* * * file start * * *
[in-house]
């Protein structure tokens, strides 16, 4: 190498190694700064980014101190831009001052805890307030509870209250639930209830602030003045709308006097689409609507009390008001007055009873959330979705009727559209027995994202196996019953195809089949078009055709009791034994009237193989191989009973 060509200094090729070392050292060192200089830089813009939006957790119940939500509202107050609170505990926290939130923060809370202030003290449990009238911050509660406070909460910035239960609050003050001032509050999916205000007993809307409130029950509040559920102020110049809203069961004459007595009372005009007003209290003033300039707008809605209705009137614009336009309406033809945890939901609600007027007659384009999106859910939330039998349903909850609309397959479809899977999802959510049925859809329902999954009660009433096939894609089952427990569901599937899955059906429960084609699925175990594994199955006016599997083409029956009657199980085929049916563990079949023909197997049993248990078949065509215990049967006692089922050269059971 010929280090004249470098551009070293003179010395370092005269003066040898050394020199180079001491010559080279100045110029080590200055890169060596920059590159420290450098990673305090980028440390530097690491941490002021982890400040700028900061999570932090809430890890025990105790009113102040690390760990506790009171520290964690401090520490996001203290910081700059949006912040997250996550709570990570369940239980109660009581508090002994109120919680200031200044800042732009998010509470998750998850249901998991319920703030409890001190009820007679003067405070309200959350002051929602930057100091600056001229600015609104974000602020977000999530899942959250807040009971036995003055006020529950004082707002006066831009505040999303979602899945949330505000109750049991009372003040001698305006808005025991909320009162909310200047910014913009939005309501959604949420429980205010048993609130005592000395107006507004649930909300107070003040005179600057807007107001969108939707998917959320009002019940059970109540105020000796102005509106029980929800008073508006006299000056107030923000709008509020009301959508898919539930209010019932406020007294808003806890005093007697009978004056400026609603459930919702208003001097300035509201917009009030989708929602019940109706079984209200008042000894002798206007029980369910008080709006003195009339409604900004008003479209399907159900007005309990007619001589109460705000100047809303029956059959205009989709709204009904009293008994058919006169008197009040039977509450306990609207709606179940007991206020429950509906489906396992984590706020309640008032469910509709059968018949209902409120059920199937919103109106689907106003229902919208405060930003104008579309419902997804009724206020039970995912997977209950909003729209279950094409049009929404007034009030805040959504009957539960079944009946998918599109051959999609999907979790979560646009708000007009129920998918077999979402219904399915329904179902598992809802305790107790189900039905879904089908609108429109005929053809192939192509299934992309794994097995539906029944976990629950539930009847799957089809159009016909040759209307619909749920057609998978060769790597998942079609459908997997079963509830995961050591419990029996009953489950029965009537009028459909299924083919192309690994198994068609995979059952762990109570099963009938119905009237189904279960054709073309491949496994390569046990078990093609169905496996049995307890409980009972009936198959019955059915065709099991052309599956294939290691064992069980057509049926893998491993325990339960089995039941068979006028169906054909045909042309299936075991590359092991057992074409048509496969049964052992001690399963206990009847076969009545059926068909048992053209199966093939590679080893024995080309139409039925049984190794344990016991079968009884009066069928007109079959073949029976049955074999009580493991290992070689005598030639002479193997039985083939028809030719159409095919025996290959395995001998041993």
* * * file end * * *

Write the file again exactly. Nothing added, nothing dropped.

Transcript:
[in-house]
């Protein structure tokens, strides 16, 4: 190498190694700064980014101190831009001052805890307030509870209250639930209830602030003045709308006097689409609507009390008001007055009873959330979705009727559209027995994202196996019953195809089949078009055709009791034994009237193989191989009973 060509200094090729070392050292060192200089830089813009939006957790119940939500509202107050609170505990926290939130923060809370202030003290449990009238911050509660406070909460910035239960609050003050001032509050999916205000007993809307409130029950509040559920102020110049809203069961004459007595009372005009007003209290003033300039707008809605209705009137614009336009309406033809945890939901609600007027007659384009999106859910939330039998349903909850609309397959479809899977999802959510049925859809329902999954009660009433096939894609089952427990569901599937899955059906429960084609699925175990594994199955006016599997083409029956009657199980085929049916563990079949023909197997049993248990078949065509215990049967006692089922050269059971 010929280090004249470098551009070293003179010395370092005269003066040898050394020199180079001491010559080279100045110029080590200055890169060596920059590159420290450098990673305090980028440390530097690491941490002021982890400040700028900061999570932090809430890890025990105790009113102040690390760990506790009171520290964690401090520490996001203290910081700059949006912040997250996550709570990570369940239980109660009581508090002994109120919680200031200044800042732009998010509470998750998850249901998991319920703030409890001190009820007679003067405070309200959350002051929602930057100091600056001229600015609104974000602020977000999530899942959250807040009971036995003055006020529950004082707002006066831009505040999303979602899945949330505000109750049991009372003040001698305006808005025991909320009162909310200047910014913009939005309501959604949420429980205010048993609130005592000395107006507004649930909300107070003040005179600057807007107001969108939707998917959320009002019940059970109540105020000796102005509106029980929800008073508006006299000056107030923000709008509020009301959508898919539930209010019932406020007294808003806890005093007697009978004056400026609603459930919702208003001097300035509201917009009030989708929602019940109706079984209200008042000894002798206007029980369910008080709006003195009339409604900004008003479209399907159900007005309990007619001589109460705000100047809303029956059959205009989709709204009904009293008994058919006169008197009040039977509450306990609207709606179940007991206020429950509906489906396992984590706020309640008032469910509709059968018949209902409120059920199937919103109106689907106003229902919208405060930003104008579309419902997804009724206020039970995912997977209950909003729209279950094409049009929404007034009030805040959504009957539960079944009946998918599109051959999609999907979790979560646009708000007009129920998918077999979402219904399915329904179902598992809802305790107790189900039905879904089908609108429109005929053809192939192509299934992309794994097995539906029944976990629950539930009847799957089809159009016909040759209307619909749920057609998978060769790597998942079609459908997997079963509830995961050591419990029996009953489950029965009537009028459909299924083919192309690994198994068609995979059952762990109570099963009938119905009237189904279960054709073309491949496994390569046990078990093609169905496996049995307890409980009972009936198959019955059915065709099991052309599956294939290691064992069980057509049926893998491993325990339960089995039941068979006028169906054909045909042309299936075991590359092991057992074409048509496969049964052992001690399963206990009847076969009545059926068909048992053209199966093939590679080893024995080309139409039925049984190794344990016991079968009884009066069928007109079959073949029976049955074999009580493991290992070689005598030639002479193997039985083939028809030719159409095919025996290959395995001998041993």